The Forum’s body of members is composed of both lawful parties, as the Brazilian Workers’ Party itself, and criminal organizations of kidnappers and drug traffickers, as the Chilean MIR (Movimiento de la Izquierda Revolucionaria) and the FARC (Fuerzas Armadas Revolucionarias de Colombia). The first is responsible for an infinity of kidnappings, including those of two famous Brazilian businessmen; the latter is practically the exclusive controller of the cocaine market in Latin America nowadays. All of these organizations take part in the Forum on equal conditions, which makes it possible that, when agents of a criminal organization are arrested in a country, lawful entities can immediately mobilize themselves to succour them, promoting demonstrations and launching petition campaigns calling for their liberation. Sometimes the protection that lawful organizations give to their criminal partners goes even further, as it happened, for example, when the governor of the state of Rio Grande do Sul, Olívio Dutra, an important member of the Workers’ Party, hosted a FARC commander as a guest of state; or when the Lula administration granted political asylum to the agent of connection between the FARC and the Workers’ Party, Olivério Medina, and a public office to his wife. Sometime before, Medina had confessed to having brought an illegal contribution of $5 million for Lula’s presidential campaign.
The rosy picture of Brazil that has been painted abroad is in stark contrast with the fact that from 40,000 to 50,000 Brazilians are murdered each year, according to the UN’s own findings. Most of those crimes are connected with drug trafficking. Federal Court Judge Odilon de Oliveira has found out conclusive proofs that the FARC provides weaponry, technical support, and money for the biggest local criminal organizations, as, for instance, the PCC (Primeiro Comando da Capital), which rules over entire cities and keeps their population subjected to a terror regime. Just as I foretold after the first election of Lula to the presidency in 2002, the federal administration, since then, has done nothing to stop this murderous violence, for any initiative on the government’s part in that sense would go against the FARC’s interest and would turn, in a split second, the whole São Paulo Forum against the Brazilian government. In face of the slaughter of Brazilians, which is more or less equivalent to the death toll of one Iraq war per year, Lula has kept strictly faithful to the commitment of support and solidarity he made to the FARC as president of the São Paulo Forum in 2001.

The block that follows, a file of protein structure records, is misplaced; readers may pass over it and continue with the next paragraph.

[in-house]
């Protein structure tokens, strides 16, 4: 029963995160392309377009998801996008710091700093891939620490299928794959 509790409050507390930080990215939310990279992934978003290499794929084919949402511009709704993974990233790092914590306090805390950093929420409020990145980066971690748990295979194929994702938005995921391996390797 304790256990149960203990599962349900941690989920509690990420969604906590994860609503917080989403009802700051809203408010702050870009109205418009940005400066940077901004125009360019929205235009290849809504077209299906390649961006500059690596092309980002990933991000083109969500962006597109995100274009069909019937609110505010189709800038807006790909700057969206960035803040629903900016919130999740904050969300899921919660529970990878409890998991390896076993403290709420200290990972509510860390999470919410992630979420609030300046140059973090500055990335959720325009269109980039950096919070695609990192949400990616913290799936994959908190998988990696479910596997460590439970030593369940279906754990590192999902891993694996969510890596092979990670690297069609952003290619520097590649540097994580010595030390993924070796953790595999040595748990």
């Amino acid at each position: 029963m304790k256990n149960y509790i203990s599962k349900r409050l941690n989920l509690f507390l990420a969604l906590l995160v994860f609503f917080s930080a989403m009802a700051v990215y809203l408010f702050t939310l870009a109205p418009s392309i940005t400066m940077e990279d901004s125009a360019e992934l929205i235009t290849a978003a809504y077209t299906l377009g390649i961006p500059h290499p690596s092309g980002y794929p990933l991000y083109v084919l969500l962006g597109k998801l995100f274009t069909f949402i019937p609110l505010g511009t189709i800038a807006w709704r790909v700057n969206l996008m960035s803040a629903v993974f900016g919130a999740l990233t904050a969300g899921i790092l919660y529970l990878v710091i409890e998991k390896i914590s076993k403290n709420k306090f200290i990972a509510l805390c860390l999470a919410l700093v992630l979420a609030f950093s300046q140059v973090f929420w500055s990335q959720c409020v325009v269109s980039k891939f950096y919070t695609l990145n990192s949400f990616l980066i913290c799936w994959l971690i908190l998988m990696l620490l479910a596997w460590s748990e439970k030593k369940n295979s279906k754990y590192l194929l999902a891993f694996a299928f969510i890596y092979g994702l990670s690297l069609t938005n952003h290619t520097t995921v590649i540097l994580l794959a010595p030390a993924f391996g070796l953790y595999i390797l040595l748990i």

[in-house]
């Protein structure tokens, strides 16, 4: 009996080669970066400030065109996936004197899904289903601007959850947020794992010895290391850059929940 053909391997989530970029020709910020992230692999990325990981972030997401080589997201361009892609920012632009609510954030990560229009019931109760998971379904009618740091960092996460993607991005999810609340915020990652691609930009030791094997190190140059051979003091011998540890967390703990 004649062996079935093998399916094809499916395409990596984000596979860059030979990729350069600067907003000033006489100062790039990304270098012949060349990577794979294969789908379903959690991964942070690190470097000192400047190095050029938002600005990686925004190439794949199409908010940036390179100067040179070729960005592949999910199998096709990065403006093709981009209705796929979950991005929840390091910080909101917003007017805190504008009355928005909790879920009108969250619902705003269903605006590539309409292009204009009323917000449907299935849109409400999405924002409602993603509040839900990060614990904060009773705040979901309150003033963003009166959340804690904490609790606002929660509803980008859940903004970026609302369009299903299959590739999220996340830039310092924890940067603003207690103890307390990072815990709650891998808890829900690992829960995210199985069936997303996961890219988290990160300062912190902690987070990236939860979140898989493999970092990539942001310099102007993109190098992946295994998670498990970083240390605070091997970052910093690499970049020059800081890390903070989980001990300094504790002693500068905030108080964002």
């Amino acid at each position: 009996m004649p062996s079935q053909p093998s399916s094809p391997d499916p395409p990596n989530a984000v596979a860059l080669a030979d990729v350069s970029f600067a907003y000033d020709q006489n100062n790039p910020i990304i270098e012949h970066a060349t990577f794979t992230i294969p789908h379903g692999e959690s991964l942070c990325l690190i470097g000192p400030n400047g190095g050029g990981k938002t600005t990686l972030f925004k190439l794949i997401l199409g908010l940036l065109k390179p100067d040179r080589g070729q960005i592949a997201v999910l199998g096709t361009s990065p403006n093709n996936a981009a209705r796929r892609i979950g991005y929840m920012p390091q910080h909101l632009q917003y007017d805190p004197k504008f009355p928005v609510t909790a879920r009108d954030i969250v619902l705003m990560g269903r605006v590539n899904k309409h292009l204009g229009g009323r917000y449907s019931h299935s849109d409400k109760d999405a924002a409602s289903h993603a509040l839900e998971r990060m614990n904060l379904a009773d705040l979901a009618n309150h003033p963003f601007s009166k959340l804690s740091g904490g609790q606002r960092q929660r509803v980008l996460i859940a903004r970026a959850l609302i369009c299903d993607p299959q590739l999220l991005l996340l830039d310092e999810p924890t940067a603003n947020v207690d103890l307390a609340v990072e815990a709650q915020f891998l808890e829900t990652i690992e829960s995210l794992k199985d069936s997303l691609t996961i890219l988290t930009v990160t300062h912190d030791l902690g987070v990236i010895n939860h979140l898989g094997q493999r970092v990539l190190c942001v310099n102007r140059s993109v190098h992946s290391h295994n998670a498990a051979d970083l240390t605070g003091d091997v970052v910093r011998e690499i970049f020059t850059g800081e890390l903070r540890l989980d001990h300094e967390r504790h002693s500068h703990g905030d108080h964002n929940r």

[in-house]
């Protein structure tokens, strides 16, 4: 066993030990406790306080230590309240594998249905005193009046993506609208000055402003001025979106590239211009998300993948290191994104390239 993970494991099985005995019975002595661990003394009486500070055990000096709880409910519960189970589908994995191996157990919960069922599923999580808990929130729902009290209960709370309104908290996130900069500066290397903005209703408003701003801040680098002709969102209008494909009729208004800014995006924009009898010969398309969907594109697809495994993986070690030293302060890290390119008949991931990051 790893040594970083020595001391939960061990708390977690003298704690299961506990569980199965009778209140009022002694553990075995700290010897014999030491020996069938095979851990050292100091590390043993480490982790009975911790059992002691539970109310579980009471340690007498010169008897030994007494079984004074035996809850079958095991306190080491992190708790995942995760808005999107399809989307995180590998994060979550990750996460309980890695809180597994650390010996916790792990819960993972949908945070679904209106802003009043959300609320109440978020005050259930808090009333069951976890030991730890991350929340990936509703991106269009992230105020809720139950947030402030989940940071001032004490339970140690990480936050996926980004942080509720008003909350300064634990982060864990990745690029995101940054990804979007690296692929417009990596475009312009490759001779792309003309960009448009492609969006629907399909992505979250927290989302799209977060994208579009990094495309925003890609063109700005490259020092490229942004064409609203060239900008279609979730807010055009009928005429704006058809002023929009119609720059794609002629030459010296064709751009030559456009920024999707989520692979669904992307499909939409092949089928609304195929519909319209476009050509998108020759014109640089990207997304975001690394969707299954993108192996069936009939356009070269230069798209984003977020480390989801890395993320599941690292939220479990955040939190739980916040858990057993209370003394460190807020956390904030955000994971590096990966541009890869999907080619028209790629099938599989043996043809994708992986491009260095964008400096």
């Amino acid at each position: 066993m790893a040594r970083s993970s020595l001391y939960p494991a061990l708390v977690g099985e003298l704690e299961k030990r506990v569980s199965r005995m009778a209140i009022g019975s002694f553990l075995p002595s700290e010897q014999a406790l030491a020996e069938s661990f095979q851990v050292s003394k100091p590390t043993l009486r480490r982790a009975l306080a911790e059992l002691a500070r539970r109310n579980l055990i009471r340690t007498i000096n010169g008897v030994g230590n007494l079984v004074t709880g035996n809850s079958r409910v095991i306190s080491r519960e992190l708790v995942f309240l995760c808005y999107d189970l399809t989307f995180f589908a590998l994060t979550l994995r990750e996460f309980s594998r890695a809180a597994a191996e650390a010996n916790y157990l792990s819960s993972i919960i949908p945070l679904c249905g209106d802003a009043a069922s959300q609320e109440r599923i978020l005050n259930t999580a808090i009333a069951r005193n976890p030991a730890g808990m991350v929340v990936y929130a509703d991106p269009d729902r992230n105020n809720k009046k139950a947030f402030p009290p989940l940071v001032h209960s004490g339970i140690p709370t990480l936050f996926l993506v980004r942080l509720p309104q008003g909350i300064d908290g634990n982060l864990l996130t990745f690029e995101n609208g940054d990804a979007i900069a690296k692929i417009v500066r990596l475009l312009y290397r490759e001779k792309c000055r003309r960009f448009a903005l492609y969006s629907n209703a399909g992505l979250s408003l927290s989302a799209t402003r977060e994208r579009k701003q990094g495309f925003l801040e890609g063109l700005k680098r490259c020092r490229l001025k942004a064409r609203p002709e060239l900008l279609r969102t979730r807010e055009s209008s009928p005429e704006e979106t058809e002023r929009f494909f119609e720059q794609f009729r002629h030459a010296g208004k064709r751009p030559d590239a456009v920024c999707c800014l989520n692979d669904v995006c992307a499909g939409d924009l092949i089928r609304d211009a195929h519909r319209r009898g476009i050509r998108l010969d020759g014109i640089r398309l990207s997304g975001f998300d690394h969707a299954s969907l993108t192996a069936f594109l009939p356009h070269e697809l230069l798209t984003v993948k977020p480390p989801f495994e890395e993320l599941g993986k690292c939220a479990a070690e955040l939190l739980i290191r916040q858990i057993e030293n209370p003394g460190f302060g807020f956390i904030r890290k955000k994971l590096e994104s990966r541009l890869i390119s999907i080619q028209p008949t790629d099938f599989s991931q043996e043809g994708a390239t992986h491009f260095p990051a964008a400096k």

Alek Boyd: Why do you think worldwide media didn't pick up
on the fact that Lula's presidential campaign was illegally funded,
to the tune of $3 million, by Fidel Castro, as exposed by Veja?
Alek Boyd: Other analysts have made the preposterous argument that foreign intervention, imperialism by any other word, has never characterized Itamaraty's policy. In light of "union leader" Lula's direct intervention in helping Chavez overcome the strike in 2002-03 by Venezuelan oil workers, by sending tankers with gasoline, how would you explain such blatant ignorance?
Itamaraty’s traditions, however praised they were in the past, no longer mean anything at all. Today, the Brazilian diplomatic body is nothing but the tuxedoed militancy of the Workers’ Party. At the same time, the intellectual level of our diplomats, which had been a reason of pride since the times of the great baron of Rio Branco, has formidably declined, to the point that nowadays the intellectual leadership of the class is held by geniuses of ineptitude, such as Samuel Pinheiro Guimarães. No wonder then that everywhere now our ambassadors are simple agents of the São Paulo Forum. It cannot be said that this properly expresses Brazilian imperialism, for our Ministry of Foreign Relations does not hesitate to sacrifice the most obvious national interests before the altar of a more sublime value, which is the solidary union of the Latin American left. There is no Brazilian imperialism, but rather São Paulo Forum’s imperialism.